Quality of the cooler is critical. High-quality coolers retain ice for longer. This is mainly due to the type of insulation used. However, additional factors that influence cold retention are more effective gasket seals and closing mechanisms.
We have put together an excellent resource where we discuss the best coolers for ice retention; it's worth checking out.
Source the best cooler that you can, it's a long-term investment and one that will pay itself off quickly.
Pre-Chill Your Cooler Before Loading It
Pre-chilling your cooler is recommended by all the top cooler supply companies. This will alleviate the strain on your ice reserves in those first critical hours.
A practical way to pre-chill is to load up the cooler with sacrificial bags of ice. Alternatively, to keep costs down, you can use frozen bottles of water.
Tip: For best results, place your empty cooler in a deep chest freezer overnight. Prop the lid open slightly so that cold air can enter inside too.
Pack Your Frozen Meat Densely Into The Bottom of the Cooler
Pockets of air are your enemy when it comes to retaining low temperatures in your cooler. Employ those ‘Master Tetris' skills and pack frozen meat as tightly as possible.
Alternate your stacking from horizontal to vertical if required.
If you have planned well, when preparing and packaging the meat, you would have condensed cuts into easily storable packets.
Fill Up Leftover Space with Ice Packs or Ice
Following on from the recommendation above, source small ice packs and loose ice to fill voids.
NOTE: Loose ice is not allowed when flying, so consider this for your situation.
Leave Your Lid Closed
Don't be tempted to check on your frozen meat while in transit. Opening the lid will allow warm air to enter the cooler and will cause the ice to thaw faster.
Once the ice and meat are in your cooler, leave the lid closed!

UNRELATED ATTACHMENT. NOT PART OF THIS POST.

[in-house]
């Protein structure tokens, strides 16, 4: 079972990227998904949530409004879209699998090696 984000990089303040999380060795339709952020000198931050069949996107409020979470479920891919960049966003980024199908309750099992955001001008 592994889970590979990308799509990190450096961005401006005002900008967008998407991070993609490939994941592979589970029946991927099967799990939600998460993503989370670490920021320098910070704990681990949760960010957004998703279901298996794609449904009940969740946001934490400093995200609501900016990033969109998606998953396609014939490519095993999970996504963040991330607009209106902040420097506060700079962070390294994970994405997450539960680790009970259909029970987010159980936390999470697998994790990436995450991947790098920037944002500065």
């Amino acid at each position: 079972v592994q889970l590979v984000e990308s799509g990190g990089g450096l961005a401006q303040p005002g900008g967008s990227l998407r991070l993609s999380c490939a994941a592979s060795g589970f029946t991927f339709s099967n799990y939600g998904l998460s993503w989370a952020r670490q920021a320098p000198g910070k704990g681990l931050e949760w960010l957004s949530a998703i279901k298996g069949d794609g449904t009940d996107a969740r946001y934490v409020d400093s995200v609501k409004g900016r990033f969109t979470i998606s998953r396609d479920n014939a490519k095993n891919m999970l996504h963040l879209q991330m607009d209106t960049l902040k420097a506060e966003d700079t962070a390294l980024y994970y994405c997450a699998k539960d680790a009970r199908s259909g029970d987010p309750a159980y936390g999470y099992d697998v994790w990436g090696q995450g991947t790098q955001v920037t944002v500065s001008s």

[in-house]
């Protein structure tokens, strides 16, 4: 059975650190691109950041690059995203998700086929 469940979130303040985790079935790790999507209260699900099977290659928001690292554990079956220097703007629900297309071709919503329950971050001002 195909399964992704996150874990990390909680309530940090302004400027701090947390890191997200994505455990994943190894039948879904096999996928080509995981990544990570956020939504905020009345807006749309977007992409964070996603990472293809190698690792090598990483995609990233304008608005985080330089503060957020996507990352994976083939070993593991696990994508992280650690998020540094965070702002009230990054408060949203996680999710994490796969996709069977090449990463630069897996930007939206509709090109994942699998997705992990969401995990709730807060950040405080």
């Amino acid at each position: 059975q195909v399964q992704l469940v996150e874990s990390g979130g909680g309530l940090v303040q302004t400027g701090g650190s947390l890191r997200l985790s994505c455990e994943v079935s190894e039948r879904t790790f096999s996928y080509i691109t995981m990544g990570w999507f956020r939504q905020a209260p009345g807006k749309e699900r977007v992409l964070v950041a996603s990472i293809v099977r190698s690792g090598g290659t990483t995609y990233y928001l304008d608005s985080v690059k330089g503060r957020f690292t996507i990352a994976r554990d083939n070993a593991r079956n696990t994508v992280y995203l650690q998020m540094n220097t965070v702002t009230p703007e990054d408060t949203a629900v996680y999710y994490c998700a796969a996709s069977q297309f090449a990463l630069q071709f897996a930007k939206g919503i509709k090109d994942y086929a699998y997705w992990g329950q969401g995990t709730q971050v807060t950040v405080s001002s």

Use Dry Ice To Keep Meat Frozen
Source Dry Ice if you can. There is a massive temperature difference between dry ice and ‘warm ice'.
Dry ice is so cold that it will keep your meat completely frozen and will stop it from thawing out.
It also sublimates, or turns directly into a gas, which means you don't need to worry about your meat getting wet.
You do have to be careful of freezer burn and you also need to be careful when handling dry ice so you don't burn yourself but overall it's very easy to use.
Click here for some tips on how to use dry ice in a cooler and if you're looking for the right cooler to use dry ice in check out my list of the best dry ice coolers.
It's surprisingly easy to find dry ice suppliers these days – so this is becoming an accessible solution.
- Drain the water from the cooler. The water will pool at the bottom potentially wetting your food and air is better than water at keeping ice from melting.
- Avoid storing cooler in direct sunlight. If the cooler is out in the open for any time, cover it with a blanket.
How To Travel With Frozen Meat on an Airplane
Travelling with frozen meat on an aeroplane is one of the most common ways of transporting meat. The good news is that IT IS possible.
The principals of packing the cooler are the same as above, e.g. Pre-chill cooler, limit air pockets in cooler, don't open lid etc.
- As weight is a significant concern for check-in baggage cost, the best option is a lightweight styrofoam cooler.
- Source a cardboard box for the cooler to travel in. This will provide added protection for the cooler.
- To satisfy airline standards, you can't use loose ice cubes. You are required to pack with ice packs, gel pack or similar.
- If traveling internationally, you will be required to open the cooler. So take packing tape to the airport to seal after inspection.
In the video below, Dan Rockwell, discusses how he transported hunted deer meat from New York to Arizona.
Clay Hayes is a full-time legend. In the video below, he discusses tips on packing his Orion cooler to take across the country.
Wrapping It Up (Pun Intended)
Transporting meat the correct way takes proper planning; however, the advantages can be significant. For me, sharing wild-caught fish from remote Australia with friends and family was highly rewarding – and worth the effort!